Multifactor Authentication (MFA) is an IT-based security solution that administers additional or multiple layers of user-authentication during the commonly known sign-in process. The solution functions by requiring a user to provide a minimum of two or more credentials to authenticate their identity and be permitted access securely. These credentials may include passwords, IT hardware tokens, numerical codes, biometrics, time, and or location. The most common form of MFA is recognised as Two-Factor Authentication (2FA), which requires users to provide one additional individual factor of authentication during sign-in. Typically, the most common form of Two-Factor Authentication is a numerical code being sent to the user’s cell phone or device when prompted to enter user credentials.
As the landscape of malicious acts and cybersecurity threats continues to increase on a global scale progressively, the need for companies to implement and maintain a zero-trust security position for the workforce has never been more critical.
Differences between MFA and basic passwords
MFA serves as one of the primary methods to ensure the user is exactly who they say they are upon login. Historically, this would only be able to be ensured by standard credentials entered upon a user’s sign-in, typically being a personal username and single password. Without an additional factor of authentication to your password, unintended user access becomes a definitive concern. For example, consider the standard process of a user logging into their personal email account. The username and their password would typically grant them access into the webserver, various internal applications, data, and confidential information.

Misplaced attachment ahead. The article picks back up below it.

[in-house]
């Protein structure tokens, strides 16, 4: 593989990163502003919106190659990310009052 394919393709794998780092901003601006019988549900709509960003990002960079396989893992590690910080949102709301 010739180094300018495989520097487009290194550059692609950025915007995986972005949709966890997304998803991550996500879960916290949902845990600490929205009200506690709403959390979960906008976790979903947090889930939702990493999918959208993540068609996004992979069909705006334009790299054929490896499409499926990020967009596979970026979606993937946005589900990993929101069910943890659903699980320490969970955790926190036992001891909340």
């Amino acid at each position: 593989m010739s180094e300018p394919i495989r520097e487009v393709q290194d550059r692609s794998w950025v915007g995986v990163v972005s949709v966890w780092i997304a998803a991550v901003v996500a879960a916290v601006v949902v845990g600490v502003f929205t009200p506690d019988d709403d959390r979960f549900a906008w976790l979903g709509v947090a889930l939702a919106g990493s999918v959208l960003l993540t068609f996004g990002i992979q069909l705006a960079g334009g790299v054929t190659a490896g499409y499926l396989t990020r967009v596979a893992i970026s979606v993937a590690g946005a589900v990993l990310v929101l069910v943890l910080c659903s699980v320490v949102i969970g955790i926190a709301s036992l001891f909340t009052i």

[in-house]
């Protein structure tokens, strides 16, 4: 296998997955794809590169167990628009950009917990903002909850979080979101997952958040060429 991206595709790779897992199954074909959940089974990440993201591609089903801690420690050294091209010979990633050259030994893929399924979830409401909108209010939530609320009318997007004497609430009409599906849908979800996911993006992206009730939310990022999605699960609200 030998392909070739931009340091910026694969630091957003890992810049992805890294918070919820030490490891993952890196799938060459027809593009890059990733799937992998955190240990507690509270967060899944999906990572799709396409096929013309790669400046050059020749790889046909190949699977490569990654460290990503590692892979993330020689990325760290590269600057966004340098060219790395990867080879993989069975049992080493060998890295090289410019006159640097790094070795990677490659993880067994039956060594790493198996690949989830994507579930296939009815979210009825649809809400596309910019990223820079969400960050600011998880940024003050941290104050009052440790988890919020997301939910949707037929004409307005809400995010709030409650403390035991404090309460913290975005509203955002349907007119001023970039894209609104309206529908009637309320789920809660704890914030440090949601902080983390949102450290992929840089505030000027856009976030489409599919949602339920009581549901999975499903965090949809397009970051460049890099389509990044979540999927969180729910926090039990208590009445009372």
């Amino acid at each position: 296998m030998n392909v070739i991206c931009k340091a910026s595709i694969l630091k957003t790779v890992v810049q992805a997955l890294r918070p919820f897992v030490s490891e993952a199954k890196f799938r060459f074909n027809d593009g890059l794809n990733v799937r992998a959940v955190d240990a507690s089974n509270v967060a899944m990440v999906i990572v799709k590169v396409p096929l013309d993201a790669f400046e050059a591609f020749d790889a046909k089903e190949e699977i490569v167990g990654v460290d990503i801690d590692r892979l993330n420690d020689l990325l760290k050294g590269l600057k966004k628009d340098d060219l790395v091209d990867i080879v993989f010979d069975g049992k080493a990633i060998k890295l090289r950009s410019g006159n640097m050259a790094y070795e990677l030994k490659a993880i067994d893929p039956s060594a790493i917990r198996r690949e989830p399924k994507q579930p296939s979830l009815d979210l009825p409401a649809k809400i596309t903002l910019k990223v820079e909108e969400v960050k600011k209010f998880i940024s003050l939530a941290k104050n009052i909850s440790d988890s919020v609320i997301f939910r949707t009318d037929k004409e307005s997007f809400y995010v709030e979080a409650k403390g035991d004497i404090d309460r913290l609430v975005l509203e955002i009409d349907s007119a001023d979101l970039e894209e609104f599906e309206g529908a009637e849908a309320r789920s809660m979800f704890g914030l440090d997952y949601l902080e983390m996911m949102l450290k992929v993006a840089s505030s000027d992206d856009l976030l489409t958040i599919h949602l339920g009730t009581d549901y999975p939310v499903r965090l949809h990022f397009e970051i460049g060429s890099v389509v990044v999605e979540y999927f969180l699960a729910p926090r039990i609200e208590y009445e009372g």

When considering Multifactor Authentication for your environment, there are four distinct types. Below are the MFA types ranked in the order of least to most effective.
- Text Message Code: Commonly a 4- or 6-digit code sent to a mobile device
- An Authenticator App Code: A code provided by a secure app
- Biometric: Facial recognition on a Windows PC or iPhone
- Physical Key: USB based security stick or keychain token that generates a unique code to be entered upon login
How MFA can help companies avoid breaches
As credential-based attacks continue to exponentially rise on a global scale, MFA is becoming a common initiative for small to large organisations alike. Regardless of having a unique password for each user account, website, and or application you use, malware and various threats continue to threaten organisations daily. Many of these organisations have successfully prevented costly breaches with MFA.
For example, if an employee were to have their personal login credentials stolen, a hacker would be unable to login to their account without an additional form of verification. Two-Factor Authentication would come into play by sending the legitimate user a unique two-factor numerical code to be entered, ensuring complete user-authenticity and security.
Did you know?
- During hundreds of millions of personal records being stolen though an increased number of well-publicised hacks:
- 80% of consumers are worried about their online security
- 45% are extremely or very concerned about their accounts being hacked
- 40% have experienced a security incident in the past year
- Weak or breached/stolen user credentials are the most typical weapon of choice for hackers, statistically used in 95% of all Web application attacks.
- 54% of consumers use five or fewer passwords for all their accounts, creating a potential “domino effect” that allows hackers to beach multiple accounts by cracking a single password.
How New Era Technology can assist
New Era Technology continues to support organisations with every stage of Multifactor Authentication considerations and deployments. A few of the most common feedback from customers include:
- Improved cyber security
- Increase conversion
- Improved customer trust and satisfaction
- Reduced operating costs
- Breaches to helpdesk service fees
A zero-trust approach for the workforce is the foundation for a zero-trust security model that ensures users and devices are trusted before granting them secure access.